Latent variable based computational methods for applications in life sciences Analysis and integration of omics data sets

Detta är en avhandling från Umeå : Kemi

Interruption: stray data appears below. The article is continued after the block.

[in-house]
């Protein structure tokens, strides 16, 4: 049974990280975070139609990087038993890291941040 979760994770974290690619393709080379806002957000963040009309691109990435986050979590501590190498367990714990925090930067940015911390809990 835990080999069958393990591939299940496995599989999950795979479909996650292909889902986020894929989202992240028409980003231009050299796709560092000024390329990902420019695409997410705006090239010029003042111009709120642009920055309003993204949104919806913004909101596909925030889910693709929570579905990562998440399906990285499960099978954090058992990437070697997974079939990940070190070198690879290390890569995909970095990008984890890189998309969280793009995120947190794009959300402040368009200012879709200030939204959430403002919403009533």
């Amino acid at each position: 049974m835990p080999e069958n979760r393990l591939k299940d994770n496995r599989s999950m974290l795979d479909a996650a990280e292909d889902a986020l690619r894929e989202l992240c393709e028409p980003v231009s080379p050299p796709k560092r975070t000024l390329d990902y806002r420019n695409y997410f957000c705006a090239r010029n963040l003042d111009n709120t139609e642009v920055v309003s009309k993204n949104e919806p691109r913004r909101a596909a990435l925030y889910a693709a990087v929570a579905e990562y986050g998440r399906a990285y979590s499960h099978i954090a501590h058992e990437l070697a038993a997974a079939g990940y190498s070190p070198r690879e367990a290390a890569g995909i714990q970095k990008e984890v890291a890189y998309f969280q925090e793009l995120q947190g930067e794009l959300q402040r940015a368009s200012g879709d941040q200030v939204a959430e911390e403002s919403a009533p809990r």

Sammanfattning: With the increasing availability of high-throughput systems for parallel monitoring of multiple variables, e.g. levels of large numbers of transcripts in functional genomics experiments, massive amounts of data are being collected even from single experiments. Extracting useful information from such systems is a non-trivial task that requires powerful computational methods to identify common trends and to help detect the underlying biological patterns. This thesis deals with the general computational problems of classifying and integrating high-dimensional empirical data using a latent variable based modeling approach. The underlying principle of this approach is that a complex system can be characterized by a few independent components that characterize the systematic properties of the system. Such a strategy is well suited for handling noisy, multivariate data sets with strong multicollinearity structures, such as those typically encountered in many biological and chemical applications.The main foci of the studies this thesis is based upon are applications and extensions of the orthogonal projections to latent structures (OPLS) method in life science contexts. OPLS is a latent variable based regression method that separately describes systematic sources of variation that are related and unrelated to the modeling aim (for instance, classifying two different categories of samples). This separation of sources of variation can be used to pre-process data, but also has distinct advantages for model interpretation, as exemplified throughout the work. For classification cases, a probabilistic framework for OPLS has been developed that allows the incorporation of both variance and covariance into classification decisions. This can be seen as a unification of two historical classification paradigms based on either variance or covariance. In addition, a non-linear reformulation of the OPLS algorithm is outlined, which is useful for particularly complex regression or classification tasks.The general trend in functional genomics studies in the post-genomics era is to perform increasingly comprehensive characterizations of organisms in order to study the associations between their molecular and cellular components in greater detail. Frequently, abundances of all transcripts, proteins and metabolites are measured simultaneously in an organism at a current state or over time. In this work, a generalization of OPLS is described for the analysis of multiple data sets. It is shown that this method can be used to integrate data in functional genomics experiments by separating the systematic variation that is common to all data sets considered from sources of variation that are specific to each data set.